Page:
The quality of prison primary care: cross-sectional cluster-level analyses of prison healthcare data in the North of England

Elsevier, eClinicalMedicine, Volume 63, September 2023
McLintock K., Foy R., Canvin K., Bellass S., Hearty P., Wright N. et al.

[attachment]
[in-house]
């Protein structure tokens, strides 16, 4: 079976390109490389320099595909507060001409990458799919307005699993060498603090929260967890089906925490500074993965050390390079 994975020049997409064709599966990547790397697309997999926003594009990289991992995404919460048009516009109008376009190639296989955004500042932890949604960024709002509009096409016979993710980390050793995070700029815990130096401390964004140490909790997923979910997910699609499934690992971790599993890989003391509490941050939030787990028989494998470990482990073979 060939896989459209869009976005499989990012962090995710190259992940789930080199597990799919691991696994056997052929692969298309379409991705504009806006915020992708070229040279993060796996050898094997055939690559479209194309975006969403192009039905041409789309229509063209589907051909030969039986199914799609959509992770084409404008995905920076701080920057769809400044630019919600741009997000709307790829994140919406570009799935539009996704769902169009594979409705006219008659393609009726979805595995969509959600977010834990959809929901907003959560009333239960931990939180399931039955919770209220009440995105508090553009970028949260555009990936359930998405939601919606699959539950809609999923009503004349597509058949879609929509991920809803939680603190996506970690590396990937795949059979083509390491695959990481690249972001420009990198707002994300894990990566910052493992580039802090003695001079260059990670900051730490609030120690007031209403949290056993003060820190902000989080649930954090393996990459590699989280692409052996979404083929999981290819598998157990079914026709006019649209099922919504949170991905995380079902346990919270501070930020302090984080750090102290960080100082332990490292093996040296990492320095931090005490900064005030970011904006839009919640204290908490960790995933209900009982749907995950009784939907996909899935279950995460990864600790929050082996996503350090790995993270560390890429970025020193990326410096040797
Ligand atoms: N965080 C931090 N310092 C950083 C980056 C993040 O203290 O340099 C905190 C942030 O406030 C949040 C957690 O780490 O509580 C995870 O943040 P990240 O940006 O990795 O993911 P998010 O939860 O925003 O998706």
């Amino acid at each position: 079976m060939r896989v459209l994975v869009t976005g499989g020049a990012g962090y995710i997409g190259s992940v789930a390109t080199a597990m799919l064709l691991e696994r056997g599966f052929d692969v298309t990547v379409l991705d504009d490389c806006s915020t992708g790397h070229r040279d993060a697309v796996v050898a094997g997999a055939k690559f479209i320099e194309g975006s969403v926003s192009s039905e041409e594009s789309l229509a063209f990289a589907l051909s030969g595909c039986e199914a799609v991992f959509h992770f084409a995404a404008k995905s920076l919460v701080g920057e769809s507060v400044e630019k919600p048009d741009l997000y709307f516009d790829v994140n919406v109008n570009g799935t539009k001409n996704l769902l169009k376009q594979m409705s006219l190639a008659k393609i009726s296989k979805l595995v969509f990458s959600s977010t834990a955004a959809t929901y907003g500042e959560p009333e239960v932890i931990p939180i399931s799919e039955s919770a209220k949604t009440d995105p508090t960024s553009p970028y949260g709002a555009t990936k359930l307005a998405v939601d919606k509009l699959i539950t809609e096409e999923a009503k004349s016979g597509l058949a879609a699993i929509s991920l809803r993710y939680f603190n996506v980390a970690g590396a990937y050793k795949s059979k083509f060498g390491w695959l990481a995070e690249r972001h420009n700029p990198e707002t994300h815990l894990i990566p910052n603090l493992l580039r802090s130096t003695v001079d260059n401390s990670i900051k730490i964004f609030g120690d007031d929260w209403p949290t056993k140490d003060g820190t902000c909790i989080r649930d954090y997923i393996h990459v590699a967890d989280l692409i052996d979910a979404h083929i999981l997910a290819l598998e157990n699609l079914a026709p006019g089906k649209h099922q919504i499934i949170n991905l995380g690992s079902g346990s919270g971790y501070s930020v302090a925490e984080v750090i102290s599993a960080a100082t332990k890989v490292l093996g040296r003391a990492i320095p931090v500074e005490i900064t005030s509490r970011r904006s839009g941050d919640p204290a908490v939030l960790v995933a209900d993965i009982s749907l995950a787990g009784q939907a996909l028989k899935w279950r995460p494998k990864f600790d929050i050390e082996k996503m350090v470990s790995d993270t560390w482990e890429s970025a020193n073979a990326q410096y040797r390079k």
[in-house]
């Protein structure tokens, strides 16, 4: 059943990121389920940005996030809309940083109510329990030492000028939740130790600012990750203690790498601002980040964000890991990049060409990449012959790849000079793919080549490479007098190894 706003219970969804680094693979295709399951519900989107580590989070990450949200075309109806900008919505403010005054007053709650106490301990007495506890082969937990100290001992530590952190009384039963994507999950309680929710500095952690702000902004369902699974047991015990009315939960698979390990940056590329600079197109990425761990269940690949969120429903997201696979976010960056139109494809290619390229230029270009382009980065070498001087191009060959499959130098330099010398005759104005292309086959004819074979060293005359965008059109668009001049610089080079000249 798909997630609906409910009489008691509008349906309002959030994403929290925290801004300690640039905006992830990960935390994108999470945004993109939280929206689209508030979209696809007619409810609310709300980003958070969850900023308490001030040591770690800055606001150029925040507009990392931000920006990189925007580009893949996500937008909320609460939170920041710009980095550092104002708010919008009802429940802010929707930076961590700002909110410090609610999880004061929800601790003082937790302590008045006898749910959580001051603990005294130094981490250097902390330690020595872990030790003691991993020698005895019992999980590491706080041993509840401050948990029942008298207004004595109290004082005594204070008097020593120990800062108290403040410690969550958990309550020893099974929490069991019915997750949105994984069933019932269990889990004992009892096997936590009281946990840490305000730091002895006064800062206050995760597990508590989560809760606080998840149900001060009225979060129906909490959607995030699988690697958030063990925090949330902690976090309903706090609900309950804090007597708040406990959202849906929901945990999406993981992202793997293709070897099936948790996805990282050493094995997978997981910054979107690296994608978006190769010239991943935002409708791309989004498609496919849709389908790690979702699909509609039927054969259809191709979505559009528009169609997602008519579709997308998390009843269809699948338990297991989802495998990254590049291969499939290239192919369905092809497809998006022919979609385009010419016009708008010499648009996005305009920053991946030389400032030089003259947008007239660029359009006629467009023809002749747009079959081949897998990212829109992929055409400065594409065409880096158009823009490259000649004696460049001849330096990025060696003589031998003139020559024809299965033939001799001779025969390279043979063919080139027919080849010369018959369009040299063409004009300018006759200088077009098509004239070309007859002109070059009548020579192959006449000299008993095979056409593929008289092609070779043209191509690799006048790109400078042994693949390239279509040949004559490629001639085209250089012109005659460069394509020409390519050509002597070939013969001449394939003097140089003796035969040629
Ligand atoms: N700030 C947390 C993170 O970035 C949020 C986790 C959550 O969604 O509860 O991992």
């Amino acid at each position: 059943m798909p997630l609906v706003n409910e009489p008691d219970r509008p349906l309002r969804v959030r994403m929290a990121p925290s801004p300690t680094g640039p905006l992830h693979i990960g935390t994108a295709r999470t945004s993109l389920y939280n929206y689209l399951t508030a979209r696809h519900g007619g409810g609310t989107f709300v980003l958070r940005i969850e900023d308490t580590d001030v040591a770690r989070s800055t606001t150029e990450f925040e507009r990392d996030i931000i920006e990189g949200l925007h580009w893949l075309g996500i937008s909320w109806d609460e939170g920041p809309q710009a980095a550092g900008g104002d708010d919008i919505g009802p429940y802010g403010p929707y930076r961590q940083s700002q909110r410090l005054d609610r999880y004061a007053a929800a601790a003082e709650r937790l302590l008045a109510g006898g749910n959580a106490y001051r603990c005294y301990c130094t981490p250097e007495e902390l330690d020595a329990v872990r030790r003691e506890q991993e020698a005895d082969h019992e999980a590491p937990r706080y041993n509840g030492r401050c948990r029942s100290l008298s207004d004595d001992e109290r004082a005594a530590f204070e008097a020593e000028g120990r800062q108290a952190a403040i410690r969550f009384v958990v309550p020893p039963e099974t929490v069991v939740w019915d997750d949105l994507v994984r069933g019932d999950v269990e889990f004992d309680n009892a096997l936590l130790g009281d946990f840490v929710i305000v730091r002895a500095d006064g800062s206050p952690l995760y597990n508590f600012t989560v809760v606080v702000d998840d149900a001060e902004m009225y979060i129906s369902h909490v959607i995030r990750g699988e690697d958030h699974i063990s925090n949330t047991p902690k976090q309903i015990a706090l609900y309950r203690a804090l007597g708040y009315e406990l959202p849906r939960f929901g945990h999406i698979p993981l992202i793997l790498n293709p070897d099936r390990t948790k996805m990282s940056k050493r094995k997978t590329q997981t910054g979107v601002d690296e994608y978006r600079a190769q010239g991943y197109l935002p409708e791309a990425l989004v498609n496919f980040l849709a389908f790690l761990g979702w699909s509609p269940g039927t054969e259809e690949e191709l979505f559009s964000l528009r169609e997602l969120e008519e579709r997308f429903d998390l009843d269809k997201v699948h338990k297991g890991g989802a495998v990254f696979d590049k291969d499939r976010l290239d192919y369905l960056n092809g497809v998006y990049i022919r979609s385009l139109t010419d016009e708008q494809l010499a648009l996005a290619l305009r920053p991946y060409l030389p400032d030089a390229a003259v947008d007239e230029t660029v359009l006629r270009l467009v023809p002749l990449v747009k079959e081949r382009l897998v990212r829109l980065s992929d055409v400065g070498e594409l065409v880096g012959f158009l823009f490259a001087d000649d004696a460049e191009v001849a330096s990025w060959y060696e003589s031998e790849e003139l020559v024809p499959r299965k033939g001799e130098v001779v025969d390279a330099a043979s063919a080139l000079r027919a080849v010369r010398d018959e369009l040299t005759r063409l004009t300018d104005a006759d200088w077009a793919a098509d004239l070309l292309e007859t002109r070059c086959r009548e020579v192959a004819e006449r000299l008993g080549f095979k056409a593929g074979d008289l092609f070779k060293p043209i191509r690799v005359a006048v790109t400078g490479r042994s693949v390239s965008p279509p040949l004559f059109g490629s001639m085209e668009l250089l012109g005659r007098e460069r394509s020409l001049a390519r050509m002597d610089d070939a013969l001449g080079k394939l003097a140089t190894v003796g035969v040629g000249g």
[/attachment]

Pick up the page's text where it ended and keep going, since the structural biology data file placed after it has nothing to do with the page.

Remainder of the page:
Background: Prisoners have significant health needs, are relatively high users of healthcare, and often die prematurely. Strong primary care systems are associated with better population health outcomes. We investigated the quality of primary care delivered to prisoners. Methods: We assessed achievement against 30 quality indicators spanning different domains of care in 13 prisons in the North of England. We conducted repeated cross-sectional analyses of routinely recorded data from electronic health records over 2017–20. Multi-level mixed effects logistic regression models explored associations between indicator achievement and prison and prisoner characteristics. Findings: Achievement varied markedly between indicators, prisons and over time. Achieved processes of care ranged from 1% for annual epilepsy reviews to 94% for blood pressure checks in diabetes. Intermediate outcomes of care ranged from only 0.2% of people with epilepsy being seizure-free in the preceding year to 34% with diabetes having sufficient blood pressure control. Achievement improved over three years for 11 indicators and worsened for six, including declining antipsychotic monitoring and rising opioid prescribing. Achievement varied between prisons, e.g., 1.93-fold for gabapentinoid prescribing without coded neuropathic pain (odds ratio [OR] range 0.67–1.29) and 169-fold for dried blood spot testing (OR range 0.05–8.45). Shorter lengths of stay were frequently associated with lower achievement. Ethnicity was associated with some indicators achievement, although the associations differed (both positive and negative) with indicators. Interpretation: We found substantial scope for improvement and marked variations in quality, which were largely unaltered after adjustment for prison and prisoner characteristics. Funding: National Institute for Health and Care Research Health and Social Care and Delivery Research Programme: 17/05/26.